The Protective Mechanism of Cannabidiol in Cardiac Injury: A Systematic Review of Non-Clinical Studies

Curr Pharm Des. 2019;25(22):2499-2507. doi: 10.2174/2210327909666190710103103.


Background: Cardiac disease is accounted as the leading cause of worldwide morbidity and mortality. The disease is characterized by the overproduction of reactive oxygen and/or nitrogen species (ROS/RNS), and induction of oxidative stress. Cannabidiol (CBD) is a non-psychoactive ingredient of marijuana that has been reported to be safe and well tolerated in patients. Due to its pleiotropic effect, CBD has been shown to exert cytoprotective effects. This study intended to clarify the mechanisms and the potential role of CBD regarding cardiac injuries treatment.

Methods: A systematic literature search was conducted, according to the Preferred Reporting Items for Systematic Reviews and Meta-Analyses (PRISMA) guidelines, in the electronic databases including PubMed, Web of Science, Scopus, and Embase up to June 2019 using predefined search terms in the titles and abstracts. Accordingly, a set of pre-specified inclusion and exclusion criteria were considered and 8 articles were ultimately included in this study.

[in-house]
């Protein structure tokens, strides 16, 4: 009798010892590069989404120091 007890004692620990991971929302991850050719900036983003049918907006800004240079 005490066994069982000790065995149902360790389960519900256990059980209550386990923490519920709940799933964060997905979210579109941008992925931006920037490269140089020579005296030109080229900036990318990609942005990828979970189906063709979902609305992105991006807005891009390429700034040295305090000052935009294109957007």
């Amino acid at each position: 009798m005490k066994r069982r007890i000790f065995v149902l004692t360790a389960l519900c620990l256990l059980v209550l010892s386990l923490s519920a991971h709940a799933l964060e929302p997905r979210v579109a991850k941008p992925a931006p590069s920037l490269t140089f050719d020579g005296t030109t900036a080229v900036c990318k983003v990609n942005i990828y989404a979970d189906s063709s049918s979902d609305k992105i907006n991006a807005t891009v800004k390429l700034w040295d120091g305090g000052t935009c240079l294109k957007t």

Results: Our findings demonstrate that CBD has multi-functional protective assets to improve cardiac injuries; preliminary through scavenging of free radicals, and reduction of oxidative stress, apoptosis, and inflammation.

Conclusion: CBD can protect against cardiac injuries, mainly through its antioxidative and antiapoptotic effects on the basis of non-clinical studies. The cardioprotective effects of the CBD need to be further studied in welldesigned clinical trials.

Keywords: Cannabinoids; cardiac injury; cardioprotective effects; free radicals; oxidative stress; systematic review..

Publication types

  • Systematic Review

MeSH terms

  • Apoptosis
  • Cannabidiol / pharmacology*
  • Cannabis
  • Cardiotonic Agents / pharmacology*
  • Free Radical Scavengers / pharmacology*
  • Heart Diseases / prevention & control
  • Humans
  • Oxidative Stress
  • Reactive Oxygen Species


  • Cardiotonic Agents
  • Free Radical Scavengers
  • Reactive Oxygen Species
  • Cannabidiol